A man may imagine he understands something, but still not understand anything in the way that he ought to. (Paul of Tarsus, 1 Corinthians 8:2) Calling this a ‘practical theory’ may require some explanation. Theory and practice are often thought of as two di?erent worlds, governed bydi?erentideals,principles, andlaws.DavidLorgeParnas, forinstance,who hascontributedmuchtoourtheoreticalunderstandingofsoftwareengineering and also to sound use of theory in the practice of it, likes to point out that ‘theoretically’ is synonymous to ‘not really’. In applied mathematics the goal is to discover useful connections between these two worlds. My thesis is that in software engineering this two-world view is inadequate, and a more intimate interplay is required between theory and practice. That is, both theoretical and practical components should be integrated into a practical theory. It should beclearfrom theabovethattheintended readership of this book is not theoreticians. They would probably have di?culties in appreciating a book on theory where the presentation does not proceed in a logical sequence from basic de?nitions to theorems and mathematical proofs, followed by - plication examples. In fact, all this would not constitute what I understand by a practical theory in this context.; A man may imagine he understands something, but still not understand anything in the way that he ought to. (Paul of Tarsus, 1 Corinthians 8:2) Calling this a ‘practical theory’ may require some explanation. Theory and practice are often thought of as two di?erent worlds, governed bydi?erentideals,principles, andlaws.DavidLorgeParnas, forinstance,who hascontributedmuchtoourtheoreticalunderstandingofsoftwareengineering and also to sound use of theory in the practice of it, likes to point out that ‘theoretically’ is synonymous to ‘not really’. In applied mathematics the goal is to discover useful connections between these two worlds. My thesis is that in software engineering this two-world view is inadequate, and a more intimate interplay is required between theory and practice. That is, both theoretical and practical components should be integrated into a practical theory. It should beclearfrom theabovethattheintended readership of this book is not theoreticians. They would probably have di?culties in appreciating a book on theory where the presentation does not proceed in a logical sequence from basic de?nitions to theorems and mathematical proofs, followed by - plication examples. In fact, all this would not constitute what I understand by a practical theory in this context.; Prologue.- Components of a Theory.- Fundamentals.- Towards an Action Language.- Formal Properties of Behaviors.- Proving Behavioral Properties.- Building a Practical Theory.- Basic Language Facilities.- Fundamentals of Design Methodology.- Object Orientation Elaborated.- Components and Interfaces.- Distributed and Real-Time Systems.- Distributed Systems.- Real Time.- Epilogue.- Reexamining the Theory.; From the reviews: "Kurki-Suinio’s book aims at developing a practical theory for the development of distributed reactive systems. … The approach presented in the book is the result of many years of research. The design method developed by the author has been successfully used for the construction of many distributed parallel systems. … Potential audience of this book is definitely found among software engineers … . The book is also useful for researchers working in the mentioned area." (Klaus Schneider, The Computer Journal, 2007) "This book deals with reactive systems by first explaining a simple condition action effect language, which is similar to the language Unity or the one used in I/O automata. … The book is usable as an extensive introduction for those who acquire the skill to use and extend it elsewhere. Of course as such it also usable for those who want to know what is going on in the field of concurrency from a TLA perspective." (Jan Friso Groote, Zentralblatt MATH, Vol. 1070, 2005) "It is rare to find a book that answers the questions of software engineers who are working with dynamic systems … where formalisms of actions and behaviors are often answered by abstract theories of artificial intelligence. … . Overall, this is a well-written book, which takes a practical software engineering approach, rather than a philosophical artificial intelligence (AI) one. The book will make a good complementary reading for courses on intelligent agents, showing a practical route for translating theory into software specifications." (Aladdin Ayesh, Computing Reviews, April, 2006) ; Reino Kurki-Suonio has a PhD in mathematics from the University of Helsinki. He entered the field of computing in 1960. In 1965 he moved from industry to the University of Tampere to start the first computer science department in Finland. In 1980 he was invited to develop education in information technology at Tampere University of Technology, where he currently serves as professor emeritus at the Institute of Software Systems. During his career he has held visiting positions at Carnegie Mellon and Stanford Universities, and has served as the Chair of IFIP Technical Committee on Software, Theory and Practice. ; This book presents a practical theory of reactive systems. The theory supports incremental development of operational, object-oriented models in steps that preserve already established properties. Models are given in an action-oriented language, and their modularity relates to aspects in aspect-oriented programming. The emphasis is on theoretical understanding of reactive behaviors and on using horizontal modularity to manage their complexity. Special chapters are devoted to the applicability of the theory to distributed and real-time systems. Incremental specification is illustrated in the book by a number of examples of varying size and complexity. ; DE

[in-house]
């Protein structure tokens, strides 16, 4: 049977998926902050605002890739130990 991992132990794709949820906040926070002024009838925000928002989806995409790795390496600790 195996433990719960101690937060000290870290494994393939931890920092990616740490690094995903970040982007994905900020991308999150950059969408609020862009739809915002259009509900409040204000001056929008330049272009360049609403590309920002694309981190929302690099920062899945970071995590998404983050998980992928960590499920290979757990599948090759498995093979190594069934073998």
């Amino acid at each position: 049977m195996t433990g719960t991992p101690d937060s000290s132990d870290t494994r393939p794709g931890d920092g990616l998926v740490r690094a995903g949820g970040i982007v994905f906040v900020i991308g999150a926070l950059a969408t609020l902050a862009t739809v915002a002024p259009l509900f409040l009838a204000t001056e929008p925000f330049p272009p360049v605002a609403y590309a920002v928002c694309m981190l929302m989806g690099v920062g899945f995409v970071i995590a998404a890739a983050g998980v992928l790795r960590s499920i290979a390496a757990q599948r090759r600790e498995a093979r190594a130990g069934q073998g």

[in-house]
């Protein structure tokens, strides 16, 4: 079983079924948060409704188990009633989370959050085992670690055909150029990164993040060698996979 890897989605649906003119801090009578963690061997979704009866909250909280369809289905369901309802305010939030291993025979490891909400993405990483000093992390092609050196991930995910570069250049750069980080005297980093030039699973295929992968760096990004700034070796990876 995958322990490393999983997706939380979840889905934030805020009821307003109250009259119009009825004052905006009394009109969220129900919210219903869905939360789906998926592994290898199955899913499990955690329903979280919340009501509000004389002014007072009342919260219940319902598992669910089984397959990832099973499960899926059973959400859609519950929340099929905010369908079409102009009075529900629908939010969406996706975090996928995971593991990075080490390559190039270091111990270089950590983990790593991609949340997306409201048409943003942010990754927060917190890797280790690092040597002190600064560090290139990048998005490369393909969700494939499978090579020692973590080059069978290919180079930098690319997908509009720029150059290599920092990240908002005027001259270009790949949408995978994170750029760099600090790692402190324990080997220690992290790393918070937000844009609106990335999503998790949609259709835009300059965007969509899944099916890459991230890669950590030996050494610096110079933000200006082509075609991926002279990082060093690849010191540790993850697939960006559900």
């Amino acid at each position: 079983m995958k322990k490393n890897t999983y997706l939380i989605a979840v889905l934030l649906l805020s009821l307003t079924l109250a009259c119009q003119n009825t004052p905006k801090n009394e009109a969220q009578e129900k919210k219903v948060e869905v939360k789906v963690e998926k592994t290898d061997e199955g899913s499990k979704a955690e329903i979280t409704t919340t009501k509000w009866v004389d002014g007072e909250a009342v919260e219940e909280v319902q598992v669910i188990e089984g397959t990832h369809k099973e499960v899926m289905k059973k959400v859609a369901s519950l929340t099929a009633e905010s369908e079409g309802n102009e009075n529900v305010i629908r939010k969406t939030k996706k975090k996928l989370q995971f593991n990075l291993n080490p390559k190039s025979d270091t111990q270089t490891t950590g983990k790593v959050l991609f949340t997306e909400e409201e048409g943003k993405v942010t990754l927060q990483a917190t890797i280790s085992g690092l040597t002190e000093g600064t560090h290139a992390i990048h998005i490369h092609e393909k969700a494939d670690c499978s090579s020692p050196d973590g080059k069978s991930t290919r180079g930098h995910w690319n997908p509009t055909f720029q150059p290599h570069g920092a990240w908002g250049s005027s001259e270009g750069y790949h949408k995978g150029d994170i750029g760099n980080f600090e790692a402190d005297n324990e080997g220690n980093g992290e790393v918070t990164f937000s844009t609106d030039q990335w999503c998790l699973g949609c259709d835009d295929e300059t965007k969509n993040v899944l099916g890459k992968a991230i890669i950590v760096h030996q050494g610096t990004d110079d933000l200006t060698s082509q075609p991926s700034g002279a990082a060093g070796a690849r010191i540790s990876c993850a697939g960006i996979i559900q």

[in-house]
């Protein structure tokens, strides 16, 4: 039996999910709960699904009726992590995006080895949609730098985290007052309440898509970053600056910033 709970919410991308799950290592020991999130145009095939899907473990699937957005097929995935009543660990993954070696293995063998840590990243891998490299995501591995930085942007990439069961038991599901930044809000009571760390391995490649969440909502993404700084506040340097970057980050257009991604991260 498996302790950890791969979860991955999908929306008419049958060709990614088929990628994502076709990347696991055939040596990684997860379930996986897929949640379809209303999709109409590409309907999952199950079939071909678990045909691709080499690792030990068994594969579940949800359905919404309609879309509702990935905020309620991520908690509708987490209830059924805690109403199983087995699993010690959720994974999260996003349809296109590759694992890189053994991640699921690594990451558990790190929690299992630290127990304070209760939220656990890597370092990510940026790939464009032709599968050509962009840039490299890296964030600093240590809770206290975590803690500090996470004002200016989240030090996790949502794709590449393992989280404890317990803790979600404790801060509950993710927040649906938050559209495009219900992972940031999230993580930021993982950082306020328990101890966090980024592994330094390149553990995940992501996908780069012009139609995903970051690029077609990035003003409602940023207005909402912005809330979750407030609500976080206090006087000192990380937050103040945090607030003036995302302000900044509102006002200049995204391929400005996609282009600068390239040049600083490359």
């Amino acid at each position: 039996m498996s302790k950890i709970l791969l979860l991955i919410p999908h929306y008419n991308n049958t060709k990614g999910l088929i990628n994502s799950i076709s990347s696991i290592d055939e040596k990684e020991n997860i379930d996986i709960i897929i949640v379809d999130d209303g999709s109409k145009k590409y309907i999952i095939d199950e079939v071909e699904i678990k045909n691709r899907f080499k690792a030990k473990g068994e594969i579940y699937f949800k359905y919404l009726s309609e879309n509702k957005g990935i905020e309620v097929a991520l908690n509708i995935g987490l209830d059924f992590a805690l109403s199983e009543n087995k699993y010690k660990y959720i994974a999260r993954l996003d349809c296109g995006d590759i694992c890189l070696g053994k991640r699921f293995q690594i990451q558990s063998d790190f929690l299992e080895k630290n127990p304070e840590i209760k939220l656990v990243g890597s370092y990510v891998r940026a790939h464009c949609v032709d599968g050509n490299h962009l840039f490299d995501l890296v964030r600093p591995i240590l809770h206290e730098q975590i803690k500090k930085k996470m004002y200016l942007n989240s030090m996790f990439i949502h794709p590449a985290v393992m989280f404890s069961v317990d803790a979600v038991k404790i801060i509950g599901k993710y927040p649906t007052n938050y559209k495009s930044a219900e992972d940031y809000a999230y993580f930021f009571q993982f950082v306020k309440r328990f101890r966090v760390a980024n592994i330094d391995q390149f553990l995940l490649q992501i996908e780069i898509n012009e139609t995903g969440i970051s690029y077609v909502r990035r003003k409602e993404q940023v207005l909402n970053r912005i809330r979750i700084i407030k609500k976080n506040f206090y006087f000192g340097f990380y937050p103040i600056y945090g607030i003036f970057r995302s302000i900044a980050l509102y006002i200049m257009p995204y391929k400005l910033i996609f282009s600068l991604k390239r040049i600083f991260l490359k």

**Published: ** Mar 30, 2006